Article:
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Tia Fuller: Diamond Cut (Mack Avenue)

Review of alto saxophonist’s fifth studio album as a leader and first in six years

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Cover of Tia Fuller album Diamond Cut on Mack Avenue
Cover of Tia Fuller album Diamond Cut on Mack Avenue

This skilled alto saxophonist’s fifth studio album as a leader and first in six years gets underway promisingly with the fast-moving “In the Trenches.” Backed by guitarist Adam Rogers, bassist James Genus and drummer Bill Stewart, Tia Fuller taps into the tune’s frenetic pace yet also asserts her control over it with a judicious solo. The next two tracks, the Cannonball Adderley tribute “Save Your Love for Me” and the Cole Porter chestnut “I Love You,” are similarly well played but bear a whiff of the adult-contemporary.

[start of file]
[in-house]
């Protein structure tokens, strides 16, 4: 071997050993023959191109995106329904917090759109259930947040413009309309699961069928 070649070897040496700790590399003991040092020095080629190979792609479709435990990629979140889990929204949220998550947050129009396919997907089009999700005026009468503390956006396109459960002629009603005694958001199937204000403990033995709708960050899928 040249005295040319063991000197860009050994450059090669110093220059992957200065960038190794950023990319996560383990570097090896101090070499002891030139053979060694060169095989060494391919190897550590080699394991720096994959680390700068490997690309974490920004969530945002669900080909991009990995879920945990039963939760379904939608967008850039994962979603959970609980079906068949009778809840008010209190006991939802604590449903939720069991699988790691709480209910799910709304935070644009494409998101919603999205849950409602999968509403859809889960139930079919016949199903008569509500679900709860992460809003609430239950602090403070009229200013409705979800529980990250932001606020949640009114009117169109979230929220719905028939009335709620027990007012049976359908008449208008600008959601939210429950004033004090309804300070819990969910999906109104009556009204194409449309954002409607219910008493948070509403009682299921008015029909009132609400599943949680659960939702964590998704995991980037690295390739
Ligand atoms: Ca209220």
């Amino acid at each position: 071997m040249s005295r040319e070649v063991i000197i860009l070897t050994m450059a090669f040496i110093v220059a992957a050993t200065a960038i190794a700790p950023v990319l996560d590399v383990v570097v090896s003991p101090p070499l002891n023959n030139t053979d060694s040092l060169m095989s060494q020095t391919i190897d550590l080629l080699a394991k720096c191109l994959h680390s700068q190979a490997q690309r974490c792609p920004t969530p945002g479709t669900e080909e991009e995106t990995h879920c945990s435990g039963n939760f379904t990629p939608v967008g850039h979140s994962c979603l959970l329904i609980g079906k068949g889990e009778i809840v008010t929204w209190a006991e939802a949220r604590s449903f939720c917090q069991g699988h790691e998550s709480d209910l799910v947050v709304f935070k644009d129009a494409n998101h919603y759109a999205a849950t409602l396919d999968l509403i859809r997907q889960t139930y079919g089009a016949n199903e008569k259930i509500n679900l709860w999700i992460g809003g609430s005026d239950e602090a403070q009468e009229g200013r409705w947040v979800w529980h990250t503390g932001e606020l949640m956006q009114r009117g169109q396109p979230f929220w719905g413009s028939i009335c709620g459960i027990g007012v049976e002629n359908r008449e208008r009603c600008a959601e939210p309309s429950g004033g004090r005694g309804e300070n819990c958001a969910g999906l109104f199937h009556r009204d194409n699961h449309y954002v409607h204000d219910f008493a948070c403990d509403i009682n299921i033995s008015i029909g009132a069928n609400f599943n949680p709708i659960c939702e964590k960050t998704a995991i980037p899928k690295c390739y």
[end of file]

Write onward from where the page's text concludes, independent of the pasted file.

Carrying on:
When a second rhythm section—Dave Holland and Jack DeJohnette—enters the picture on track four, things get more interesting. “Queen Intuition” starts with Fuller playing over only DeJohnette’s drums, and their constant, slightly off-kilter background chatter encourages her to be more searching in her subsequent improvisation. On “Joe’n Around,” the saxophonist and drummer toss ideas back and forth in a refreshingly free manner for the first two minutes; when Holland comes in on bass, Fuller piles on the Trane-esque squawks and sheets of sound. Interestingly, another version of this tune with Genus and Stewart closes the album. Although it’s got a good drive and energetic Fuller solo, it’s more tightly structured and less attention-getting than the Holland/DeJohnette take.

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